Whiffletree Farm lies on 82 acres of rolling countryside outside of Warrenton, Va., just 50 miles west of Washington, D.C. The farmhouse where Jesse Straight and his family live sits on a hill surrounded by green fields that are populated by pastured chickens and turkeys, grass-fed cattle, and free-foraging pigs. Straight, 32, wakes up before dawn each day and is out the door by 6 a.m.
“Being a farmer is special because this is your office,” he said with a smile in September as he looked out over his herd grazing in the morning sunlight. “I spend the day making animals happy.”
Straight, a member of Father Herman J. Veger Council 5561 in Warrenton, has been farming this land since 2012 and abides by a simple yet profoundly Catholic principle: “If you pay close attention to how God created nature, then everything around you starts to flourish land, animals, farmers, people who eat your food, and the community at large.”
Straight came to farming out of a concern for people who consume the products of the land. His parents bought the farm several years ago, and he and his wife, Liz, both converts to Catholicism, own and live in a small house on the property with their five young children. He loves what he does.
“I enjoy physical and manual work,” said Straight. “And I enjoy how the work flows together with family and parish life. This is my vision of the good life.”
While the Straights are new to farming and their farm is small, they are not so unlike multigenerational farming families such as the Ankleys in Imlay City, Mich., and the Kinderknechts in Park, Kan. These Catholic homesteads and many like them share a common vision of faith and stewardship.
STEWARDS OF GOD’S BOUNTY
The Bible is rich with stories about farming and the covenant between God and farmers. One psalm praises God as the creator of all things, including the bounty of the land: “You cause the grass to grow for the cattle, and plants for man to cultivate, that he may bring forth food from the earth” (Ps 104:14).
This covenant, of course, still exists today. The U.S. Conference of Catholic Bishops’ 2003 document Catholic Reflections on Food, Farmers, and Farmworkers states, “Food sustains life itself; it is not just another product. Providing food for all is a Gospel imperative, not just another policy choice.”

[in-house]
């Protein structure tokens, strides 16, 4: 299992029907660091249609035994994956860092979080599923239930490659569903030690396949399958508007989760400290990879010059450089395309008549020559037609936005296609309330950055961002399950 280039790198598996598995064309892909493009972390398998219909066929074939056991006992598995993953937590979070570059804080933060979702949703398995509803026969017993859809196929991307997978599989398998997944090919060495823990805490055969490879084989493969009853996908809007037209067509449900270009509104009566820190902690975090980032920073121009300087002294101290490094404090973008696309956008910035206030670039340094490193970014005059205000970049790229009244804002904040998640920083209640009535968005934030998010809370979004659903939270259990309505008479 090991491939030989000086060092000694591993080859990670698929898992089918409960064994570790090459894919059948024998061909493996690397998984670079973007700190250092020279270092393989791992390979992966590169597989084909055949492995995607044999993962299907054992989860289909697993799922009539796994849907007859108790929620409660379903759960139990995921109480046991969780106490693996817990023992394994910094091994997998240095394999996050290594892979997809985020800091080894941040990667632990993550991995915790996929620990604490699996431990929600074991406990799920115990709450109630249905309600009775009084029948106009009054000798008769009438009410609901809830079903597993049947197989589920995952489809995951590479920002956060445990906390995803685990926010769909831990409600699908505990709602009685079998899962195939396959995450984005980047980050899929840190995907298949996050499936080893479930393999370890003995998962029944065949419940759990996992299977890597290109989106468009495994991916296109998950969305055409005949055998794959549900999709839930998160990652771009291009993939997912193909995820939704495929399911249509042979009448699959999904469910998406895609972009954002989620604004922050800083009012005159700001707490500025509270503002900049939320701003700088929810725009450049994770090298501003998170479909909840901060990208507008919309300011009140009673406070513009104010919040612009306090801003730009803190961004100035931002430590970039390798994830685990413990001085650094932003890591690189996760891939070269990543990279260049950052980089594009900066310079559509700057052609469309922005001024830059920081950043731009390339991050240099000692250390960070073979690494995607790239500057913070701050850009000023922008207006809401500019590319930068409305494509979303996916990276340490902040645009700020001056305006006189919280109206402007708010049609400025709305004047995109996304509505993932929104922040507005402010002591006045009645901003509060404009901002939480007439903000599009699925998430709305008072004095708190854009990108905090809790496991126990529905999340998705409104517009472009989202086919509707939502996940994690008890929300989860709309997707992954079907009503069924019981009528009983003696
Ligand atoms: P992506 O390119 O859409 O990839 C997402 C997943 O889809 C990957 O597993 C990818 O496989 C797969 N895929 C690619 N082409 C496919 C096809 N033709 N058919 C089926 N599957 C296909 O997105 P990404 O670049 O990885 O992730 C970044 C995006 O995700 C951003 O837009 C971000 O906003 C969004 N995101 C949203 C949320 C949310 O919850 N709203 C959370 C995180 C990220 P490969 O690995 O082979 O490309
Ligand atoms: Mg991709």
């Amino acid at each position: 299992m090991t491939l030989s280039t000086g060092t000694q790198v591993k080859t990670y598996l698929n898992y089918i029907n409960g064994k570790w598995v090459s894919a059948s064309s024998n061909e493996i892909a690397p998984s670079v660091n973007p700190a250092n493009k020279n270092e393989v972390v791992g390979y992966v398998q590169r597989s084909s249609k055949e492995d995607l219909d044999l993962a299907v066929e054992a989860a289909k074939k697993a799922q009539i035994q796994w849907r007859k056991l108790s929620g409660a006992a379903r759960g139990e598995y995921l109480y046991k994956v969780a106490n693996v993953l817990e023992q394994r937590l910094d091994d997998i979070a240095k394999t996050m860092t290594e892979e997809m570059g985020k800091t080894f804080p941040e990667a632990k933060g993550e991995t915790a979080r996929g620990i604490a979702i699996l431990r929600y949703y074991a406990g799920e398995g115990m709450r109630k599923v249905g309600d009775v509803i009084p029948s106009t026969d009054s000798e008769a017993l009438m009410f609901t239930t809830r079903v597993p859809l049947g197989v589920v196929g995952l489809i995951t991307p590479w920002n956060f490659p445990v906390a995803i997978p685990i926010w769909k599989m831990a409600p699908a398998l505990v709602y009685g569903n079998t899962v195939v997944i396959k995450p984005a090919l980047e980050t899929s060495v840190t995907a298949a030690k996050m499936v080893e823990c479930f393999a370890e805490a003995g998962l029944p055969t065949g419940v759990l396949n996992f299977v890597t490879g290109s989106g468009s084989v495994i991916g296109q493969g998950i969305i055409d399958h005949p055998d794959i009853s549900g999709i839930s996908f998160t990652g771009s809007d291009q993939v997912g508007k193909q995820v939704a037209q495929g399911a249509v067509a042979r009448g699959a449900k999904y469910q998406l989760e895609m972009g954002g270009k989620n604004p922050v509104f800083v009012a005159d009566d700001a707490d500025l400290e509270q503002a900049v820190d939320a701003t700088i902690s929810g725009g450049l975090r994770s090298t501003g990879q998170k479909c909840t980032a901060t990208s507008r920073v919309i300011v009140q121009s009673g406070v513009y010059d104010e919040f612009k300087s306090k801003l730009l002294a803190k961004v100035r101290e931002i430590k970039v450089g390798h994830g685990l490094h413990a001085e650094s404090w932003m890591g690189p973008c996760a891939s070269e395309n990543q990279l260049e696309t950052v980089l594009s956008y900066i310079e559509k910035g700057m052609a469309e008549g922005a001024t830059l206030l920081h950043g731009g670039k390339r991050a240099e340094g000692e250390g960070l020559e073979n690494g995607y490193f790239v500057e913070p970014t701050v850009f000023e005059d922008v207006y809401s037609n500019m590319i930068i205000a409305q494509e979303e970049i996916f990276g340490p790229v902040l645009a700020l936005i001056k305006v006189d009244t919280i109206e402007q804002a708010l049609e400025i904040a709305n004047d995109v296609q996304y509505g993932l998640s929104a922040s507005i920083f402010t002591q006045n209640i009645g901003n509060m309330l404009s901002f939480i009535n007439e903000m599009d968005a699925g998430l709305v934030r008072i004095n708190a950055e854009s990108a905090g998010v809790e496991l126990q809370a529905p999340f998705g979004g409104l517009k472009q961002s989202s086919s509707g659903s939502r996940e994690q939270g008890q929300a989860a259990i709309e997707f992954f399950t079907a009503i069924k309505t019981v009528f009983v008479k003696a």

According to the U.S. Department of Agriculture, 96 percent of the more than 2 million farms in the United States are considered “family-owned” defined as “any farm organized as a sole proprietorship, partnership, or family corporation.” James F. Ennis, executive director of Catholic Rural Life, further estimates that approximately 350,000 U.S. farms are operated by Catholic families.
A national organization founded in 1923 and based today in St. Paul, Minn., Catholic Rural Life has 2,200 member leaders who reach out to some 10 million rural Catholics, including farmers, in nearly every U.S. state.
Ennis laments the industrialization of farming, noting that large commercial farms often have a negative societal and environmental impact.
“Small farmers act as stewards of the land who are out to pass it on to the next generation,” said Ennis.
According to the USDA’s National Agricultural Statistical Service, the number of farms has dropped from more than 5.3 million in 1950 to 2.2 million in 2012, but the average farm size has been steadily increasing since the 1930s.
At 82 acres, Whiffletree Farm is considered small. The Straight family raises approximately 30 beef cattle, 200 pigs, 500 turkeys and 10,000 broiler chickens annually, and also pastures hens that produce about 360 dozen eggs a week. The family sells its bounty to local groceries, restaurants and consumers, and runs a farm store on its property that helps other local farmers sell lamb, salmon, honey, fruits and vegetables.
Straight’s philosophy about farming has been influenced by two popular farmers, writers and social activists: Wendell Berry and Joel Salatin. He first was attracted to Berry’s vision of the interconnectedness of life, blossoming from the home and fostering healthy local communities.
Salatin then provided the nuts and bolts to put this vision into practice: Raise animals free of harmful chemicals and move them from one fresh pasture to another, rather than cramming them into centralized feeding areas and propping them up with antibiotics.